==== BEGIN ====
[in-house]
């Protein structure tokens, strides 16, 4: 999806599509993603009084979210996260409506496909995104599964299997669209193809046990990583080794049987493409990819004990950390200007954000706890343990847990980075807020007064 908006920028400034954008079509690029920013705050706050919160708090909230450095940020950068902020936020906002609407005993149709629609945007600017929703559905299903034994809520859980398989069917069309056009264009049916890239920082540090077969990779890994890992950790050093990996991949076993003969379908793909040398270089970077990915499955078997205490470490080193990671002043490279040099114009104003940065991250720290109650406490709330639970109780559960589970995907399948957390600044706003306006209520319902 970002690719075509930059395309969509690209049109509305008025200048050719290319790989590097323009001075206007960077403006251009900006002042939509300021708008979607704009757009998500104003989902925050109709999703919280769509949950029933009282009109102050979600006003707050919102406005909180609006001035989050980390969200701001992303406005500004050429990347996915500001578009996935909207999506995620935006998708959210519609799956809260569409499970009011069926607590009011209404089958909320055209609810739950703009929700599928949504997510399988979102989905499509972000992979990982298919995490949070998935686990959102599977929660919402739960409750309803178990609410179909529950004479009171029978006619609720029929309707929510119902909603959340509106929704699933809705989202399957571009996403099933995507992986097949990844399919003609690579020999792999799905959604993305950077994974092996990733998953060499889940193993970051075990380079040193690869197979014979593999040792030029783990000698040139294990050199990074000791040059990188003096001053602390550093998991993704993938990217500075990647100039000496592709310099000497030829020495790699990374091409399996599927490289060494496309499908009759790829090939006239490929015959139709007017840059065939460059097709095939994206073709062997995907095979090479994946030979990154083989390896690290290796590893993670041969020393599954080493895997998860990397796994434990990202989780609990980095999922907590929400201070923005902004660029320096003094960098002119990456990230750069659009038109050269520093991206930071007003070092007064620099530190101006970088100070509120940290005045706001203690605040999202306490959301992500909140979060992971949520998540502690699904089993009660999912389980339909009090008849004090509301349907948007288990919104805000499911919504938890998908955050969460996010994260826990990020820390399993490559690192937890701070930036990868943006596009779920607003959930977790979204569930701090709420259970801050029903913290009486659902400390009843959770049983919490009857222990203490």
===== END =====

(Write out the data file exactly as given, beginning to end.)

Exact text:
[in-house]
């Protein structure tokens, strides 16, 4: 999806599509993603009084979210996260409506496909995104599964299997669209193809046990990583080794049987493409990819004990950390200007954000706890343990847990980075807020007064 908006920028400034954008079509690029920013705050706050919160708090909230450095940020950068902020936020906002609407005993149709629609945007600017929703559905299903034994809520859980398989069917069309056009264009049916890239920082540090077969990779890994890992950790050093990996991949076993003969379908793909040398270089970077990915499955078997205490470490080193990671002043490279040099114009104003940065991250720290109650406490709330639970109780559960589970995907399948957390600044706003306006209520319902 970002690719075509930059395309969509690209049109509305008025200048050719290319790989590097323009001075206007960077403006251009900006002042939509300021708008979607704009757009998500104003989902925050109709999703919280769509949950029933009282009109102050979600006003707050919102406005909180609006001035989050980390969200701001992303406005500004050429990347996915500001578009996935909207999506995620935006998708959210519609799956809260569409499970009011069926607590009011209404089958909320055209609810739950703009929700599928949504997510399988979102989905499509972000992979990982298919995490949070998935686990959102599977929660919402739960409750309803178990609410179909529950004479009171029978006619609720029929309707929510119902909603959340509106929704699933809705989202399957571009996403099933995507992986097949990844399919003609690579020999792999799905959604993305950077994974092996990733998953060499889940193993970051075990380079040193690869197979014979593999040792030029783990000698040139294990050199990074000791040059990188003096001053602390550093998991993704993938990217500075990647100039000496592709310099000497030829020495790699990374091409399996599927490289060494496309499908009759790829090939006239490929015959139709007017840059065939460059097709095939994206073709062997995907095979090479994946030979990154083989390896690290290796590893993670041969020393599954080493895997998860990397796994434990990202989780609990980095999922907590929400201070923005902004660029320096003094960098002119990456990230750069659009038109050269520093991206930071007003070092007064620099530190101006970088100070509120940290005045706001203690605040999202306490959301992500909140979060992971949520998540502690699904089993009660999912389980339909009090008849004090509301349907948007288990919104805000499911919504938890998908955050969460996010994260826990990020820390399993490559690192937890701070930036990868943006596009779920607003959930977790979204569930701090709420259970801050029903913290009486659902400390009843959770049983919490009857222990203490």